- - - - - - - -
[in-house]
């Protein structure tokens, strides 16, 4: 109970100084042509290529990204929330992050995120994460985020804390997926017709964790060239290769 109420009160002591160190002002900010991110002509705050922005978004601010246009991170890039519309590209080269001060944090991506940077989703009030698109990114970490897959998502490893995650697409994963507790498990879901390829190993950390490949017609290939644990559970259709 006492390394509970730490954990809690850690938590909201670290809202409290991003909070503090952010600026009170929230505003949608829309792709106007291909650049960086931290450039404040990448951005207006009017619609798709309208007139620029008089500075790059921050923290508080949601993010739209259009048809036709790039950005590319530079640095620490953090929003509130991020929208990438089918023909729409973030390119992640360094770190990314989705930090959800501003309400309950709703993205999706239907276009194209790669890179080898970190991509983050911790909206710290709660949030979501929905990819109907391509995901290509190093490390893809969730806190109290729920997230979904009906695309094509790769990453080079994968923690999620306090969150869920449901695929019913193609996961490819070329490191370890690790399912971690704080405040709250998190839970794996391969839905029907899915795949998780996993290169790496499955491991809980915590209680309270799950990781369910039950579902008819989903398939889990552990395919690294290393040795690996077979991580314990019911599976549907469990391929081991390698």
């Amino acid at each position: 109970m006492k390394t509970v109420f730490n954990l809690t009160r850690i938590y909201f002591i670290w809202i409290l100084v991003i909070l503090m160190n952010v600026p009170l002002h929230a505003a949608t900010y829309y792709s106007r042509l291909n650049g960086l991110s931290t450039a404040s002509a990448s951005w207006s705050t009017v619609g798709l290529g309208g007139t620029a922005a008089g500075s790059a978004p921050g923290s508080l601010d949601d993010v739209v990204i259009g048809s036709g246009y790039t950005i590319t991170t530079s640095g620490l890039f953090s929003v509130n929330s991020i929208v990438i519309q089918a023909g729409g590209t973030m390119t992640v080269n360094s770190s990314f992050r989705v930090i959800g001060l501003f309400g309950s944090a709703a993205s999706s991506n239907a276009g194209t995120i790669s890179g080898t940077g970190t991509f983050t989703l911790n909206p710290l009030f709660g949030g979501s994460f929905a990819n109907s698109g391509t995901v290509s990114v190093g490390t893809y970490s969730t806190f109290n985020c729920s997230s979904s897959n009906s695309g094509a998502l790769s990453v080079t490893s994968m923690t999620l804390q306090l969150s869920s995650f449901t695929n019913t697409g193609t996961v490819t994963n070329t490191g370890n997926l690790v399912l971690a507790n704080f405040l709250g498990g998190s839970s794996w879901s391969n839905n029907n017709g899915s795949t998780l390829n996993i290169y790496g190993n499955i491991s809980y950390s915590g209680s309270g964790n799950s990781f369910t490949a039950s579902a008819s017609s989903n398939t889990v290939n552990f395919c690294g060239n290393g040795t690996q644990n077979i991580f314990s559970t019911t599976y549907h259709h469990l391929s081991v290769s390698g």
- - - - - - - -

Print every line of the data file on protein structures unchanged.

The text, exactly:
[in-house]
């Protein structure tokens, strides 16, 4: 109970100084042509290529990204929330992050995120994460985020804390997926017709964790060239290769 109420009160002591160190002002900010991110002509705050922005978004601010246009991170890039519309590209080269001060944090991506940077989703009030698109990114970490897959998502490893995650697409994963507790498990879901390829190993950390490949017609290939644990559970259709 006492390394509970730490954990809690850690938590909201670290809202409290991003909070503090952010600026009170929230505003949608829309792709106007291909650049960086931290450039404040990448951005207006009017619609798709309208007139620029008089500075790059921050923290508080949601993010739209259009048809036709790039950005590319530079640095620490953090929003509130991020929208990438089918023909729409973030390119992640360094770190990314989705930090959800501003309400309950709703993205999706239907276009194209790669890179080898970190991509983050911790909206710290709660949030979501929905990819109907391509995901290509190093490390893809969730806190109290729920997230979904009906695309094509790769990453080079994968923690999620306090969150869920449901695929019913193609996961490819070329490191370890690790399912971690704080405040709250998190839970794996391969839905029907899915795949998780996993290169790496499955491991809980915590209680309270799950990781369910039950579902008819989903398939889990552990395919690294290393040795690996077979991580314990019911599976549907469990391929081991390698």
């Amino acid at each position: 109970m006492k390394t509970v109420f730490n954990l809690t009160r850690i938590y909201f002591i670290w809202i409290l100084v991003i909070l503090m160190n952010v600026p009170l002002h929230a505003a949608t900010y829309y792709s106007r042509l291909n650049g960086l991110s931290t450039a404040s002509a990448s951005w207006s705050t009017v619609g798709l290529g309208g007139t620029a922005a008089g500075s790059a978004p921050g923290s508080l601010d949601d993010v739209v990204i259009g048809s036709g246009y790039t950005i590319t991170t530079s640095g620490l890039f953090s929003v509130n929330s991020i929208v990438i519309q089918a023909g729409g590209t973030m390119t992640v080269n360094s770190s990314f992050r989705v930090i959800g001060l501003f309400g309950s944090a709703a993205s999706s991506n239907a276009g194209t995120i790669s890179g080898t940077g970190t991509f983050t989703l911790n909206p710290l009030f709660g949030g979501s994460f929905a990819n109907s698109g391509t995901v290509s990114v190093g490390t893809y970490s969730t806190f109290n985020c729920s997230s979904s897959n009906s695309g094509a998502l790769s990453v080079t490893s994968m923690t999620l804390q306090l969150s869920s995650f449901t695929n019913t697409g193609t996961v490819t994963n070329t490191g370890n997926l690790v399912l971690a507790n704080f405040l709250g498990g998190s839970s794996w879901s391969n839905n029907n017709g899915s795949t998780l390829n996993i290169y790496g190993n499955i491991s809980y950390s915590g209680s309270g964790n799950s990781f369910t490949a039950s579902a008819s017609s989903n398939t889990v290939n552990f395919c690294g060239n290393g040795t690996q644990n077979i991580f314990s559970t019911t599976y549907h259709h469990l391929s081991v290769s390698g």